# Statistics Is for Testing (Lack of) Randomness

Statistics is not good at detecting fudged data. However, testing randomness is possible. Randomness in a randomized controlled trial means:

- - a representative sample “drawn at random” from a target population,
- - each member of the target population has equal chance of being selected,
- - if other criteria for selection are applied, the result will not be the effect of treatment, but the effect of bias,
- - the theory of statistical testing is based on randomness (see Chap. 1),
- - unrandom data produce p-values that are pretty meaningless.

We will try and name two important causes for unrandomness. The first cause is extreme inclusion criteria. An example is given. In 1991 Kaariainen published an interesting study in Scand J Gastroenterol (1991; 23: 58-66). A controlled clinical trial of Helicobacter-associated gastric bleedings was analyzed according to two different analysis procedures, one applying strict inclusion criteria, and the other applying pretty loose criteria for inclusion. The effect of the strict criteria on the numbers of patients to be excluded from the study was huge as expected.

- 285 Patients had to be excluded in case of strict inclusion criteria.

Complications mainly in the form of bleedings were observed in only two patients which was 1.7 % of the studied population (only “superman” subjects were left in the trial).

- 4 Patients had to be excluded in case of loose inclusion criteria.

Complications in the form of bleedings were observed in 71 patients which was 18 % of the studies population.

The authors of the above study concluded, that complications in only 1.7 % of the population was not representative for the target population of this study. If you carry a briefcase full of exclusion criteria, then your trial data will be at risk of not being representative.

The second cause of unrandomness in a controlled clinical trial is inadequate data cleaning. An example is given.

An example of inadequate data cleaning is provided by an, otherwise, highly respected scientist, and great geneticist, the Augustinian friar Gregor Mendel. One hundred years ago, he used aselective samples of peas with different phenotypes. The results of his interbreedings were very close to what he expected. Using a simple chi-square test, one can only conclude, that he, somewhat, misrepresented the data. The results were closer to expectation, than could happen by randomness. See for explanation Statistics applied to clinical studies 5th edition, Chap. 11, entitled Data closer to expectation than compatible with random sampling (2012, Springer Heidelberg Germany, from the same authors).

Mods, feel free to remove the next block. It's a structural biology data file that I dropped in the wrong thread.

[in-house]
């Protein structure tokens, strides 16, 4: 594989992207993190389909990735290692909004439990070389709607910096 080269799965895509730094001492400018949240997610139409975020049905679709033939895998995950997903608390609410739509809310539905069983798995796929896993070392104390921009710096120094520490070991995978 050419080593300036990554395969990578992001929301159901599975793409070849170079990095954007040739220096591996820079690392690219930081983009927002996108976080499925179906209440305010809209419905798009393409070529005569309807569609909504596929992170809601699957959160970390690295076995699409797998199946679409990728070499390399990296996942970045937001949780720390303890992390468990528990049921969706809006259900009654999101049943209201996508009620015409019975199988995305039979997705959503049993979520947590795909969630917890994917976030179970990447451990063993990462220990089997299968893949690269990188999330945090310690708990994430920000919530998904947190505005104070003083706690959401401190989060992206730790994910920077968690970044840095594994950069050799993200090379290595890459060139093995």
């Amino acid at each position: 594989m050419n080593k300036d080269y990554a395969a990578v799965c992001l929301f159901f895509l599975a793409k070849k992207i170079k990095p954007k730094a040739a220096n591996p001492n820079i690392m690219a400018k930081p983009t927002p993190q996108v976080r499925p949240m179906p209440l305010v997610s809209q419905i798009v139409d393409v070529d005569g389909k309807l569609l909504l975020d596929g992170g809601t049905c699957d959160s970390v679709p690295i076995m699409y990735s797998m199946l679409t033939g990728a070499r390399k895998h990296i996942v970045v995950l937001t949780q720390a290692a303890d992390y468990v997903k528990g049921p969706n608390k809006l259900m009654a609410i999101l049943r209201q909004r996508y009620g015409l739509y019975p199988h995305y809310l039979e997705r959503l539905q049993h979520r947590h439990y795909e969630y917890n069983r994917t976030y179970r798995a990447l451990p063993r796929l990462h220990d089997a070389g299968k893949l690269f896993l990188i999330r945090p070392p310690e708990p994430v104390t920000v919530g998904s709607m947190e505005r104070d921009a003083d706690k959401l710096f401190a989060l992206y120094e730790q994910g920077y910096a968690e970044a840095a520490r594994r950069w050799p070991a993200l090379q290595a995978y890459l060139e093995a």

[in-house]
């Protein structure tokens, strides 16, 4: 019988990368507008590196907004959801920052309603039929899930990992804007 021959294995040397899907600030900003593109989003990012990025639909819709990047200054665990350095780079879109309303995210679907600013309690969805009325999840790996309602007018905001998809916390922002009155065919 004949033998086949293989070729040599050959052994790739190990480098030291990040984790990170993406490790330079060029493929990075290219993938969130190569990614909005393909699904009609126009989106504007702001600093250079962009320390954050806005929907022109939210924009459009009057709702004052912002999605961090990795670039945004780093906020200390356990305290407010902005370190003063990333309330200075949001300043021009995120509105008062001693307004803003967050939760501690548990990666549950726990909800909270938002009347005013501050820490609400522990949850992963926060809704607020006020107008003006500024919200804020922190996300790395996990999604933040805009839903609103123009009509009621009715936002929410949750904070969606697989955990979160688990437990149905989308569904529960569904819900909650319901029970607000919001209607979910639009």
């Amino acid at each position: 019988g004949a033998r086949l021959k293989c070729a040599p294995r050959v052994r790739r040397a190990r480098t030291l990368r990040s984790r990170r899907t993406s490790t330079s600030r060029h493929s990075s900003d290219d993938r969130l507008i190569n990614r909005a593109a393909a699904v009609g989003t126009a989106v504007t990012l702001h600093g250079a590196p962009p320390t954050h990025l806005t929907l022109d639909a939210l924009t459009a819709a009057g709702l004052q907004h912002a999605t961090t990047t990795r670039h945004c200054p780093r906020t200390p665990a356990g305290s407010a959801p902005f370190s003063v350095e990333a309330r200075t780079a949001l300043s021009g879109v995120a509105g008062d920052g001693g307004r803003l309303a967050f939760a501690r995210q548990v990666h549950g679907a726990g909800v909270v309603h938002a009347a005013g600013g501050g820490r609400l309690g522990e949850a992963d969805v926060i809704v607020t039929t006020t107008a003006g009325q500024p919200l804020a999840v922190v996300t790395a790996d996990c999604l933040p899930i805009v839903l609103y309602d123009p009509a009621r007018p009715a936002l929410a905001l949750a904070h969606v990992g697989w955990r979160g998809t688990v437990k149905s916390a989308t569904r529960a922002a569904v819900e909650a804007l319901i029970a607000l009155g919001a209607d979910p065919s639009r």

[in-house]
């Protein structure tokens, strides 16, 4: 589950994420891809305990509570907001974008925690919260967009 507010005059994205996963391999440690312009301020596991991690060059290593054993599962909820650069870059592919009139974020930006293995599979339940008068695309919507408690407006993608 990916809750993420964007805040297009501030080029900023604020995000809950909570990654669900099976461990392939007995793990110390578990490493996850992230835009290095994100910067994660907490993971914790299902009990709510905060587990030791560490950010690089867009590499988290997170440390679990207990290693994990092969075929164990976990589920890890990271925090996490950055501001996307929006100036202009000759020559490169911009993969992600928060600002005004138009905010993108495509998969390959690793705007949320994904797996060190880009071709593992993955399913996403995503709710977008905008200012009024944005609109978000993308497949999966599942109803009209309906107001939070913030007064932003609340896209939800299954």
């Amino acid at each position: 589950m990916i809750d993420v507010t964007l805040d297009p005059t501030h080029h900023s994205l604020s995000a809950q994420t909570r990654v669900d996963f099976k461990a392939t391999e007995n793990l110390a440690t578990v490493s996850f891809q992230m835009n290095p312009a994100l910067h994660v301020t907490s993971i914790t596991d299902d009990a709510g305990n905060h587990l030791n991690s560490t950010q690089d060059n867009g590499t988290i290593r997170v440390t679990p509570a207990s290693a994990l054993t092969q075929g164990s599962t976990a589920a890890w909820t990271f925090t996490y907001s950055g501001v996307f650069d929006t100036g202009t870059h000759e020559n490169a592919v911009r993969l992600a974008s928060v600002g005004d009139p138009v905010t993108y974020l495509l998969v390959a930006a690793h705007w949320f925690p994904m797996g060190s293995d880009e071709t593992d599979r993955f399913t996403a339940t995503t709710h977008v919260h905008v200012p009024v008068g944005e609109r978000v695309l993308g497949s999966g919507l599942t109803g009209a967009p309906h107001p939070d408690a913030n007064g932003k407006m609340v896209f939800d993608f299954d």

**Gregor Johann Mendel **(20 July 1822 - 6 January 1884) was a German-speaking Moravian scientist and Augustinian friar who gained posthumous fame as the founder of the modern science of genetics. Though farmers had known for centuries that crossbreeding of animals and plants could favor certain desirable traits, Mendel's pea plant experiments conducted between 1856 and 1863 established many of the rules of heredity, now referred to as the laws of Mendelian inheritance.

“Fudged” data can not be identified by any statistical test, but you can assess, whether your data are compatible with randomness. Many tests for assessing randomness are available. We will name a few of them.

- 1. Chi-square goodness of fit test.
- 2. Kolmogorov-Smirnov test.
- 3. Shapiro-Wilckens test.
- 4. Survival has an exponential pattern: if log transformation is linear, then an exponential pattern in your data supports randomness of survival data.
- 5. Extreme p- and/or standard deviation -values are not compatible with randomness, if you expect in a confirmative trial a p = approximately 0.01, then you will have less than 5% chance of a p-value <0.0001. Such p-values are not compatible with randomness.
- 6. Investigating final digits of the main result values.

An example of the above 6th method for demonstrating randomness is given.

In a statin trial, the results consisted of 96 risk ratios (RRs). It was observed, that often a 9 or a 1 were the final digits, for example, RRs of 0.99/0.89/1.01/1.011 were, frequently, observed. We can check the accuracy of these result-data with the help of a multiple comparison chi-square test, according to the underneath table.

Final digit of RR |
observed frequency |
expected frequency |
^[(observed-expected) |

0 |
24 |
9.6 |
21.6 |

1 |
39 |
9.6 |
90.0 |

2 |
3 |
9.6 |
4.5 |

3 |
0 |
9.6 |
9.6 |

4 |
0 |
9.6 |
9.6 |

5 |
0 |
9.6 |
9.6 |

6 |
0 |
9.6 |
9.6 |

7 |
1 |
9.6 |
7.7 |

8 |
2 |
9.6 |
6.0 |

9 |
27 |
9.6 |
31.5 |

Total |
96 |
96.0 |
199.7 |

The above table is tested with chi-square. The difference between the observed and expected frequencies are much larger than could happen by chance. The probability, that this difference could happen by chance, if the null hypothesis were true, would be <0.001. The conclusion of this, can be, that the frequency distribution of final digits of this study are not random. This would mean, that the validity of this study is in jeopardy.